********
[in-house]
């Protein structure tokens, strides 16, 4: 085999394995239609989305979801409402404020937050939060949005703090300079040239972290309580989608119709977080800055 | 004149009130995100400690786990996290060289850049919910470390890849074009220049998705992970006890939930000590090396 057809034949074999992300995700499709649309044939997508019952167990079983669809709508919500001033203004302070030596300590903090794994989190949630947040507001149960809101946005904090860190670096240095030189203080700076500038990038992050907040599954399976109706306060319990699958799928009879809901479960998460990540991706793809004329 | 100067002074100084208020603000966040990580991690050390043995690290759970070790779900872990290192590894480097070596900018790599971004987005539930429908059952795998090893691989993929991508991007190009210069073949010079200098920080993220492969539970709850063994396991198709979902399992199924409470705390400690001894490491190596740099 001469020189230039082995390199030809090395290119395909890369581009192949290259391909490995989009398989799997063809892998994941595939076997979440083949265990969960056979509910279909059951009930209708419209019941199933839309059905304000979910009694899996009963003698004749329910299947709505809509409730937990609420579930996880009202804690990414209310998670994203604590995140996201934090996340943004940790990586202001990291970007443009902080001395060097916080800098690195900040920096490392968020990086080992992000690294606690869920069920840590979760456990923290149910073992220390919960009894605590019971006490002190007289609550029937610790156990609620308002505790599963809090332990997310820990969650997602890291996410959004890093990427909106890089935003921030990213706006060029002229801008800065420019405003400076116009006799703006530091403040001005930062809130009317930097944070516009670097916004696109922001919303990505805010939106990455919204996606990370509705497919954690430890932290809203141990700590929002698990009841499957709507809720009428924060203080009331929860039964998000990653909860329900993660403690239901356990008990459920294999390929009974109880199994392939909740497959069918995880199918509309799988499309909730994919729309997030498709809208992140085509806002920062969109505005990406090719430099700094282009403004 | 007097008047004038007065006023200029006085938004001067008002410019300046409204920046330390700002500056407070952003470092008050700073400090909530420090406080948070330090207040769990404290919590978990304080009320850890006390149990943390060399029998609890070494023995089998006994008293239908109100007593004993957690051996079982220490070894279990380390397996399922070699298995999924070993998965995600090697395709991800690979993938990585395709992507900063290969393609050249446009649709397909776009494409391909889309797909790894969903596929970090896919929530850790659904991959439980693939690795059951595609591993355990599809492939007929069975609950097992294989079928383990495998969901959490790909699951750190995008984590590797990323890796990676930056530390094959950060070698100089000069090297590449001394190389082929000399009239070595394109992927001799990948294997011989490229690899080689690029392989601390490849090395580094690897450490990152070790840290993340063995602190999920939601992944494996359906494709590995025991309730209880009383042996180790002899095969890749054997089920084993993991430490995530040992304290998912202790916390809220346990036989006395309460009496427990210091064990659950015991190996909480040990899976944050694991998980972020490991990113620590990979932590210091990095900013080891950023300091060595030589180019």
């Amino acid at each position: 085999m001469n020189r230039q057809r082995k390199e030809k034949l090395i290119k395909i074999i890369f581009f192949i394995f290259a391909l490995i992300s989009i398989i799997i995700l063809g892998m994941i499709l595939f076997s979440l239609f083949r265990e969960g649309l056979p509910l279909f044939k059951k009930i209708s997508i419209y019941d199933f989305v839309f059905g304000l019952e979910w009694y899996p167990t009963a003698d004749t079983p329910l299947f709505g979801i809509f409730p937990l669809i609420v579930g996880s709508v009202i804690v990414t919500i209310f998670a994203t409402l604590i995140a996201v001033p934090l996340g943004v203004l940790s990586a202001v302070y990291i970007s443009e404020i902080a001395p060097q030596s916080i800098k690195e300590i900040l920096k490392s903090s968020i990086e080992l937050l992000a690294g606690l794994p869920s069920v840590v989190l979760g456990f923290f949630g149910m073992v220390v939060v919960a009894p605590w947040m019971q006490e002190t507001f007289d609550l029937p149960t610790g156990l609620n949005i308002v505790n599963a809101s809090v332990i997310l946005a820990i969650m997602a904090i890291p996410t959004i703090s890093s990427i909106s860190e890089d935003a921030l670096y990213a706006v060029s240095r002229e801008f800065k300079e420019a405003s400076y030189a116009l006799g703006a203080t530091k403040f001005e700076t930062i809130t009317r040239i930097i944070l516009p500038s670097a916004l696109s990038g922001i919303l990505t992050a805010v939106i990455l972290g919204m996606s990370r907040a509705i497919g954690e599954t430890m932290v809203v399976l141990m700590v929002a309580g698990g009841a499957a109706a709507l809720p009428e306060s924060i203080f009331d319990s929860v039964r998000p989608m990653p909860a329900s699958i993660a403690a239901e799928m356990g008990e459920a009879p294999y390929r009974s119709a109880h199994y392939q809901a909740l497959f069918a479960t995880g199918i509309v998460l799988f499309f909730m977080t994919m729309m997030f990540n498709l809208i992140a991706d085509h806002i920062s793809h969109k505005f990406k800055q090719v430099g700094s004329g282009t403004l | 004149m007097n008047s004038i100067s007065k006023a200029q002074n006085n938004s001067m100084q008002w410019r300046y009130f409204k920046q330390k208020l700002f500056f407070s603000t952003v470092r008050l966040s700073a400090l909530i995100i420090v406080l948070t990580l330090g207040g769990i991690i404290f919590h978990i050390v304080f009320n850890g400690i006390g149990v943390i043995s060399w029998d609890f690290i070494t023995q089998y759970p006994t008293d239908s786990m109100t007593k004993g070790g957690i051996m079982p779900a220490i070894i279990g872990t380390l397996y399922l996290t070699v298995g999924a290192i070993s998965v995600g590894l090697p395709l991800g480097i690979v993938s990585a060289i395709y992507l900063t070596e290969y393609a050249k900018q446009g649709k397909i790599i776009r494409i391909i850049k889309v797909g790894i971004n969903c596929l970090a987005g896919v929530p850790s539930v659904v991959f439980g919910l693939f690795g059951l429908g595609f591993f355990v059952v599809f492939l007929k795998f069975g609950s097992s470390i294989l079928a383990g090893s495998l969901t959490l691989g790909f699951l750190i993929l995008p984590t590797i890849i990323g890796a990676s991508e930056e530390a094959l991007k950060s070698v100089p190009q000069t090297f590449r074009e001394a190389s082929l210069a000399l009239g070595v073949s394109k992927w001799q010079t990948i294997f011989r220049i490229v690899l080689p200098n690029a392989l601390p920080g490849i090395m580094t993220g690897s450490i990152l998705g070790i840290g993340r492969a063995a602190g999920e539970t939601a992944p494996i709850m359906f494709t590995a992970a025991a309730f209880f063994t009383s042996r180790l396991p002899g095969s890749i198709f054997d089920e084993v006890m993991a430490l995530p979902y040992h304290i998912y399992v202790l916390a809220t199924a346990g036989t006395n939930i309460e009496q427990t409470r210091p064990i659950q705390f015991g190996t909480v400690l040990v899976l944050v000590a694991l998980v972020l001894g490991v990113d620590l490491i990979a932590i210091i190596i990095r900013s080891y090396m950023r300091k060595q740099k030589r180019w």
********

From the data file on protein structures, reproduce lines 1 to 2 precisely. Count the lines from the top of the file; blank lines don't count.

[in-house]
């Protein structure tokens, strides 16, 4: 085999394995239609989305979801409402404020937050939060949005703090300079040239972290309580989608119709977080800055 | 004149009130995100400690786990996290060289850049919910470390890849074009220049998705992970006890939930000590090396 057809034949074999992300995700499709649309044939997508019952167990079983669809709508919500001033203004302070030596300590903090794994989190949630947040507001149960809101946005904090860190670096240095030189203080700076500038990038992050907040599954399976109706306060319990699958799928009879809901479960998460990540991706793809004329 | 100067002074100084208020603000966040990580991690050390043995690290759970070790779900872990290192590894480097070596900018790599971004987005539930429908059952795998090893691989993929991508991007190009210069073949010079200098920080993220492969539970709850063994396991198709979902399992199924409470705390400690001894490491190596740099 001469020189230039082995390199030809090395290119395909890369581009192949290259391909490995989009398989799997063809892998994941595939076997979440083949265990969960056979509910279909059951009930209708419209019941199933839309059905304000979910009694899996009963003698004749329910299947709505809509409730937990609420579930996880009202804690990414209310998670994203604590995140996201934090996340943004940790990586202001990291970007443009902080001395060097916080800098690195900040920096490392968020990086080992992000690294606690869920069920840590979760456990923290149910073992220390919960009894605590019971006490002190007289609550029937610790156990609620308002505790599963809090332990997310820990969650997602890291996410959004890093990427909106890089935003921030990213706006060029002229801008800065420019405003400076116009006799703006530091403040001005930062809130009317930097944070516009670097916004696109922001919303990505805010939106990455919204996606990370509705497919954690430890932290809203141990700590929002698990009841499957709507809720009428924060203080009331929860039964998000990653909860329900993660403690239901356990008990459920294999390929009974109880199994392939909740497959069918995880199918509309799988499309909730994919729309997030498709809208992140085509806002920062969109505005990406090719430099700094282009403004 | 007097008047004038007065006023200029006085938004001067008002410019300046409204920046330390700002500056407070952003470092008050700073400090909530420090406080948070330090207040769990404290919590978990304080009320850890006390149990943390060399029998609890070494023995089998006994008293239908109100007593004993957690051996079982220490070894279990380390397996399922070699298995999924070993998965995600090697395709991800690979993938990585395709992507900063290969393609050249446009649709397909776009494409391909889309797909790894969903596929970090896919929530850790659904991959439980693939690795059951595609591993355990599809492939007929069975609950097992294989079928383990495998969901959490790909699951750190995008984590590797990323890796990676930056530390094959950060070698100089000069090297590449001394190389082929000399009239070595394109992927001799990948294997011989490229690899080689690029392989601390490849090395580094690897450490990152070790840290993340063995602190999920939601992944494996359906494709590995025991309730209880009383042996180790002899095969890749054997089920084993993991430490995530040992304290998912202790916390809220346990036989006395309460009496427990210091064990659950015991190996909480040990899976944050694991998980972020490991990113620590990979932590210091990095900013080891950023300091060595030589180019």